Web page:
It's Thanksgiving. Noah's mom has the table set. The kitchen's filled with his favorite foods. Every year the family gathers in their home. Even his aunt and uncle from across the country are flying in.
So Noah's taking bets on how long it will take Aunt Linda to throw her arms around him and declare, "Look at YOU! You've gotten so tall I barely recognize you!"
Winning time: 45 seconds. Aunt Linda hasn't even taken off her coat.
Flash forward to you, forty years later. You see yourself in a recent photo.
You're startled. You thought you looked so cute when that picture was taken!
Who's this schlumpy woman who doesn't stand up straight and looks pregnant in that shirt?
And what's up with that lighting, casting all those shadows on her face!
Those are shadows and not her actual skin, right?
Life hands us periods of drastic, sometimes chaotic, physical change. For no one is this more true than 8th grade boys and 50-year-old women.
Because I shepherd the entire student body, I don't always see kids on a regular basis. So the boys in particular grow before my eyes, as if a time lapse photographer is snapping pics of them as they walk to class.
The boy I call in for a conference is NOT the same one I met with 2 months ago, let alone the April before.
When Noah enters my office, I almost gasp and channel "Aunt Linda." But I don't. It's bad enough he has his morphing physical shape pointed out to him on holidays. He doesn't need that from me.
Why? Because he's already self conscious enough. Unsure, gawky.
It's like breaking in a new pair of shoes. You know they're the right size, but when will they start to feel comfortable?
And Noah's only one of, well, all of them.
Hormones are raging.
Some little faces have broken out into a map of Rhode Island.
A few girls are resembling Jennifer Lopez in all the ways that put her on the cover of Cosmo.
There's a lot of stumbling over your own feet going on.
In middle school you struggle to just keep up with yourself.
But you eventually get that figured out. And your reward? It all rolls around again. It takes 40 years, but it happens.
Hormones are raging.
Once again, your body doesn't feel like your own. Now it's not time lapse photography at work so much as CGI effects.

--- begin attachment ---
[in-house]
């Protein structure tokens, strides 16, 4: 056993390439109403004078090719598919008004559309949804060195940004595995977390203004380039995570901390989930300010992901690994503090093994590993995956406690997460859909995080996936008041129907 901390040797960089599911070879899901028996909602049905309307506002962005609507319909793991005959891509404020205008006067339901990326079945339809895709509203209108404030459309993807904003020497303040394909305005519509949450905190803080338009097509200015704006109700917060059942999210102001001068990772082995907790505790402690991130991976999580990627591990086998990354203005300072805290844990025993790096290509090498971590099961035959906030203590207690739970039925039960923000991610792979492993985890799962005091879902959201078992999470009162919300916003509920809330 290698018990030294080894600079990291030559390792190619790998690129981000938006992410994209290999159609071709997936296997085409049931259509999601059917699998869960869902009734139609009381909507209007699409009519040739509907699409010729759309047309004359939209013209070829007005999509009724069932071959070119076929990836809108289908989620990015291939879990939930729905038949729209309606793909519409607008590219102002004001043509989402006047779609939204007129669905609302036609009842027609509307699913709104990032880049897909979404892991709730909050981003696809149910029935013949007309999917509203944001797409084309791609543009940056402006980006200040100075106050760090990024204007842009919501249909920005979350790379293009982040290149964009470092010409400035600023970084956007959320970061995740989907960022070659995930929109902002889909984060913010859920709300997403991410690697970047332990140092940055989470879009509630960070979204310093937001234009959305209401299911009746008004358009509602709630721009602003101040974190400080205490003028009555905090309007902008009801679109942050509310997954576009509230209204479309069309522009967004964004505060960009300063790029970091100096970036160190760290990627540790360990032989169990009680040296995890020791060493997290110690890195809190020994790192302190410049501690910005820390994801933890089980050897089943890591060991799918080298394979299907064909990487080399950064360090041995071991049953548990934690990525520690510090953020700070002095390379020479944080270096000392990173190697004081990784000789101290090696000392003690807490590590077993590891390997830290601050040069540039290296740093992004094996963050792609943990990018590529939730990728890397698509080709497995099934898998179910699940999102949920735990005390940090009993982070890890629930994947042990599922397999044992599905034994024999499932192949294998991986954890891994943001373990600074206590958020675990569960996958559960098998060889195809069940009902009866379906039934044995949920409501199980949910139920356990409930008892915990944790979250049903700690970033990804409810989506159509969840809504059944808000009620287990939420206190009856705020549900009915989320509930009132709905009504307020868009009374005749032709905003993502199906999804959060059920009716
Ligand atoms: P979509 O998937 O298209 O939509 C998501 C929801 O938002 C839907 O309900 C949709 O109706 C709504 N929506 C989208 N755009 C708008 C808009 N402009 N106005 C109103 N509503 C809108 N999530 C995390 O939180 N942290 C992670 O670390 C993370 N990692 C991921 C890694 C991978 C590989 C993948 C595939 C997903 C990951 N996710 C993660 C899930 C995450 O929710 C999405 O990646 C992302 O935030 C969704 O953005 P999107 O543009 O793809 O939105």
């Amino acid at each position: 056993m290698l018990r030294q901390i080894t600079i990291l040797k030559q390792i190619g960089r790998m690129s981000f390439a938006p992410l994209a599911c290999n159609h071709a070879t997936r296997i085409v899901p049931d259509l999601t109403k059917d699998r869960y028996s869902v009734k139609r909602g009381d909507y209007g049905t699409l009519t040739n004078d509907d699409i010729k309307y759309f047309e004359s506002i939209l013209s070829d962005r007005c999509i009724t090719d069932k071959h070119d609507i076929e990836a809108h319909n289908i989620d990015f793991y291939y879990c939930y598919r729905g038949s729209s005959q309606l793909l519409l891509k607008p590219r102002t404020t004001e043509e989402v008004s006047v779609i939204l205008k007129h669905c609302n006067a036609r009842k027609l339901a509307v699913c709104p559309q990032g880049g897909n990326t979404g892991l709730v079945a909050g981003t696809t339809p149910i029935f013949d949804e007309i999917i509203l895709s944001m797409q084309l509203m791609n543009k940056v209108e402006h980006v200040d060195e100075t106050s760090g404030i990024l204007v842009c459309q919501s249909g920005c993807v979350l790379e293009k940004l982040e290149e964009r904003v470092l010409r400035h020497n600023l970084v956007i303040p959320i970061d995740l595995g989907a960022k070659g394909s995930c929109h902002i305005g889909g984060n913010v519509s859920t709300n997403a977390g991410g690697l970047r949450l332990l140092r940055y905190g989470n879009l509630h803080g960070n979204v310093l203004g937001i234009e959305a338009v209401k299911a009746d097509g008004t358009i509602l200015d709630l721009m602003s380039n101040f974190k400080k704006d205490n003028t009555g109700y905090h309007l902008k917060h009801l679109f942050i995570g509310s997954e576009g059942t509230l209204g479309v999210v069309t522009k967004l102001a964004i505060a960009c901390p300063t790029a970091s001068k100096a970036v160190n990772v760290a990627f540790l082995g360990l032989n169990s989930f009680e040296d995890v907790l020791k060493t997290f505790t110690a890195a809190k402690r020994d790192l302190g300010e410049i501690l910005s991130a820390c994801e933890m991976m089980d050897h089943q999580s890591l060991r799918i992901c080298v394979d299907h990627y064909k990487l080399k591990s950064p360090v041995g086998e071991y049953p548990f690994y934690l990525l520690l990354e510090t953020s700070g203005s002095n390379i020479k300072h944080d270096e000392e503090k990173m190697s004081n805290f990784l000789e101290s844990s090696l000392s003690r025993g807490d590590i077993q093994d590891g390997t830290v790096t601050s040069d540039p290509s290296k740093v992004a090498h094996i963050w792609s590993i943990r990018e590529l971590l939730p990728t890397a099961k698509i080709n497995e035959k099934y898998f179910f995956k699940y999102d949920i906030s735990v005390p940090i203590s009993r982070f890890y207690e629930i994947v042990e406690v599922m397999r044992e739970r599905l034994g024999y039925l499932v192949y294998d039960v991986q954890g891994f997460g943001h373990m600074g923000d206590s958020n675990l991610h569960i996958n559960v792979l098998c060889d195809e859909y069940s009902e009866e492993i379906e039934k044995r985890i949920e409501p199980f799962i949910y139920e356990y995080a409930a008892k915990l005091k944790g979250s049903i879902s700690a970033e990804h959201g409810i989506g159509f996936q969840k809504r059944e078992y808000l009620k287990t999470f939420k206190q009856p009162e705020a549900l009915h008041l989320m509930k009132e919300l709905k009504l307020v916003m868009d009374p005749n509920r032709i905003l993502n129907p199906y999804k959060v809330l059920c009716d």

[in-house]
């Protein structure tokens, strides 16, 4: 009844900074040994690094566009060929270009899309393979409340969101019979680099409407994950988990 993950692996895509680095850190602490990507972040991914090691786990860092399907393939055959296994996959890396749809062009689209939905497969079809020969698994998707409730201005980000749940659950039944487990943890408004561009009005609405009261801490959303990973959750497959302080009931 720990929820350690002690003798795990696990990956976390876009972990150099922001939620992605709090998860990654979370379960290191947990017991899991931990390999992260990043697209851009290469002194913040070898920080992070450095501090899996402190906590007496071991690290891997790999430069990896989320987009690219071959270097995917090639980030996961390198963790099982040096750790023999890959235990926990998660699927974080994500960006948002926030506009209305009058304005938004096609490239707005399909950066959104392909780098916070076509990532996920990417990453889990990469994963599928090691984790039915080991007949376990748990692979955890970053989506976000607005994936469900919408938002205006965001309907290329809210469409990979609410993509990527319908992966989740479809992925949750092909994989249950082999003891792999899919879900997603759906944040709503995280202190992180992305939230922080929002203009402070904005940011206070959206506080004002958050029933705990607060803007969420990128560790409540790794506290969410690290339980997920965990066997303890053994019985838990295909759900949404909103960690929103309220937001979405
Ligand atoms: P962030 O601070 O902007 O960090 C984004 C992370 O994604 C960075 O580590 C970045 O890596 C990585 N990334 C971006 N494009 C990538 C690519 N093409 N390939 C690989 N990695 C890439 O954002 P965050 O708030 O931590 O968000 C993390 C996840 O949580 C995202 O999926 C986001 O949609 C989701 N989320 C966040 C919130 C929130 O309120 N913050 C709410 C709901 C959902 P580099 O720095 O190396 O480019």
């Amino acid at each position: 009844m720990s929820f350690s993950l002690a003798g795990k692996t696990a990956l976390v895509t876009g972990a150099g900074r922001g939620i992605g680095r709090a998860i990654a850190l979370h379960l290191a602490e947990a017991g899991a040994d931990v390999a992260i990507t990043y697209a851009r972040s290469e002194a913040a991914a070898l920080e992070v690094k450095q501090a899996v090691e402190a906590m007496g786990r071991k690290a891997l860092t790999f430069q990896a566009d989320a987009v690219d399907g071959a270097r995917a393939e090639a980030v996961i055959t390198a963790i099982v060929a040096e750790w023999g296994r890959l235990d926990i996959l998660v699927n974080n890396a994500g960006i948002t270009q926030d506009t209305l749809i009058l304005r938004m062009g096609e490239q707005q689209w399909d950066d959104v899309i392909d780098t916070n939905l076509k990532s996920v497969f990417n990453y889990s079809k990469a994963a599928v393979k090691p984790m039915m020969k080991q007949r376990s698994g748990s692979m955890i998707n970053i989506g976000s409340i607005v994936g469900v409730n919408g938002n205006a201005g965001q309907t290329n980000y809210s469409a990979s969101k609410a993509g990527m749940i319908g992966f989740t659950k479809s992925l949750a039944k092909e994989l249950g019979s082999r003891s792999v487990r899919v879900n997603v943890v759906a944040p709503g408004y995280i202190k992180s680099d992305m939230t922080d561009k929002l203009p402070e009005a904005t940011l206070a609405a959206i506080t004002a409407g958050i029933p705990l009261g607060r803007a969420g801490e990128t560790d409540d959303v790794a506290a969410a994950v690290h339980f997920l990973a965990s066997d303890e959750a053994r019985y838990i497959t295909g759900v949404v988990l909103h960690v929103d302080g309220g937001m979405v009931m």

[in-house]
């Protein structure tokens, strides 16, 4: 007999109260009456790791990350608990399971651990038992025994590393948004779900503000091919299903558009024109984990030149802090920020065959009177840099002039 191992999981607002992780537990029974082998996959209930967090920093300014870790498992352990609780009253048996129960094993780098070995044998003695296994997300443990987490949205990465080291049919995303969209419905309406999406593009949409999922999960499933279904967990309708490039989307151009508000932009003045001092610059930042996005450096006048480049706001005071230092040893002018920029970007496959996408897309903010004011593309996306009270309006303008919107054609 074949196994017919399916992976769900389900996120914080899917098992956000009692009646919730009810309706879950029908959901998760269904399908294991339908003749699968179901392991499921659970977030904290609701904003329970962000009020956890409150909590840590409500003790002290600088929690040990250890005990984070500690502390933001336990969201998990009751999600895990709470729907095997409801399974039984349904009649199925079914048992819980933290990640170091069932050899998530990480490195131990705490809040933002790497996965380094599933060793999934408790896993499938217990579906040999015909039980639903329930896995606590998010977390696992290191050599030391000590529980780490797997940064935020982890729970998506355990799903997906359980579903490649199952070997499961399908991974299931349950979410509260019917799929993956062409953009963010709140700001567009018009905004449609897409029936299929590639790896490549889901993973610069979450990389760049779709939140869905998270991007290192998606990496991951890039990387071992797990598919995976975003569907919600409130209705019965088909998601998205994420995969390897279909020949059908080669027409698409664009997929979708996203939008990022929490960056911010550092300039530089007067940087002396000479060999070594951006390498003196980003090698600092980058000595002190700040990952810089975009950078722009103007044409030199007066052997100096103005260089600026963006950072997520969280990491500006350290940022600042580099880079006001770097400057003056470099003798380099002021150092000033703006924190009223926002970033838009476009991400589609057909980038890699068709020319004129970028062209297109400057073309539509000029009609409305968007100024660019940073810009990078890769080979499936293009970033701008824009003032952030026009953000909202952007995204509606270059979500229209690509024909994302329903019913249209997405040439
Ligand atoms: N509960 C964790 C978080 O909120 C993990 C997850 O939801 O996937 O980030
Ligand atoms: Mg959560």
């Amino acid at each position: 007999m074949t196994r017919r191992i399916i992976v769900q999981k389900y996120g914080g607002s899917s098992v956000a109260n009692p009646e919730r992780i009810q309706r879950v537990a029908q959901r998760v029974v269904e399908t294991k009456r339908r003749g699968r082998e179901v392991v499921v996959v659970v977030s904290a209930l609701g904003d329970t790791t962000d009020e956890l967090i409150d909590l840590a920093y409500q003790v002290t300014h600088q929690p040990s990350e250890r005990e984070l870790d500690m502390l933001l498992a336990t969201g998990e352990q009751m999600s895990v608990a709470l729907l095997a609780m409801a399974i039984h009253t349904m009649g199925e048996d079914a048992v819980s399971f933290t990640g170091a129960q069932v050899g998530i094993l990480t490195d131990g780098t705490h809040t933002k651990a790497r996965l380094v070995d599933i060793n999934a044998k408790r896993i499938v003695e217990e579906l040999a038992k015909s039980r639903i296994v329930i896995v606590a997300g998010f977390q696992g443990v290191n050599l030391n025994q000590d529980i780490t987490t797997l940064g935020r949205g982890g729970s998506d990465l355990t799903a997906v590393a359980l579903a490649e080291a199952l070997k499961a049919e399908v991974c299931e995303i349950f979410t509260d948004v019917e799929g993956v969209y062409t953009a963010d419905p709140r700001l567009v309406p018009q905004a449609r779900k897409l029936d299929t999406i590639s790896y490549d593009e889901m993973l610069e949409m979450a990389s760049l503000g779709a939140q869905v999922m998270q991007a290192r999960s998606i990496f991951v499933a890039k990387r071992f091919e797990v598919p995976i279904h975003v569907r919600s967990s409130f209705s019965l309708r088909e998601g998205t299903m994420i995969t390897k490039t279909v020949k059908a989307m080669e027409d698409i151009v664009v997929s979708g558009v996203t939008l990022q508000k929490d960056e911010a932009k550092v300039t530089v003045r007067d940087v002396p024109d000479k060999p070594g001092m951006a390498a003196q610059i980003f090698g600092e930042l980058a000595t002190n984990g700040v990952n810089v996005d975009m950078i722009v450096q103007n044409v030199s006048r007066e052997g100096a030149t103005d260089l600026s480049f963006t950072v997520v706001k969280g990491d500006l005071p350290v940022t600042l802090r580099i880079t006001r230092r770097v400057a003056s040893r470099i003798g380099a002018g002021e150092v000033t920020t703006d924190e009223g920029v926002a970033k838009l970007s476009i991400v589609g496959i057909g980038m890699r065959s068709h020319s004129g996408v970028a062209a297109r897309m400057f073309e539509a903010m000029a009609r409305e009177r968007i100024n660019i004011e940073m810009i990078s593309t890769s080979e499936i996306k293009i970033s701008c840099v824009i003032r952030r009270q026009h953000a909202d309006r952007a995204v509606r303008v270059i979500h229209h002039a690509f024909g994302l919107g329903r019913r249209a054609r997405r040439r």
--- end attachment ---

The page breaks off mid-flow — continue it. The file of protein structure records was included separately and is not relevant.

We set off in search of our waistlines. Or our chins.
Our skin no longer fits.
We're active, but something called "recovery time" takes on a new meaning since we actually need it to RECOVER.
We can't eat the same things, or in the same way.
We monitor our bodies for signs of unusual, even serious, change.
Who is that woman in the mirror? Why doesn't she match the image in my head?
In midlife you struggle to just catch up with yourself.
In middle school and in midlife our bodies aren't just messengers. They're more like beacons, signaling major changes we're undergoing for all the world to see.
My body threw me for a loop in my late 40's. I was told all the changes were "normal." I don't remember being consoled much by that.
My situation has improved over the years, but I don't think I learned my middle school lesson very well. The one about being kind to yourself.
So I'm working on it.
And I'm reminding students every day to do the same. Probably to make up for me not doing that for myself.
In both life stages, our bodies deserve our support, compassion, patience, KINDNESS. Throw in a little humor and a light heart, and we just might make it through the transformation in tact.
In spite of Aunt Linda and our necks.
Do you remember having to come to terms with your changing body in middle school? How are you coming to terms with it in midlife?
What lessons are you learning again (or for the first time)?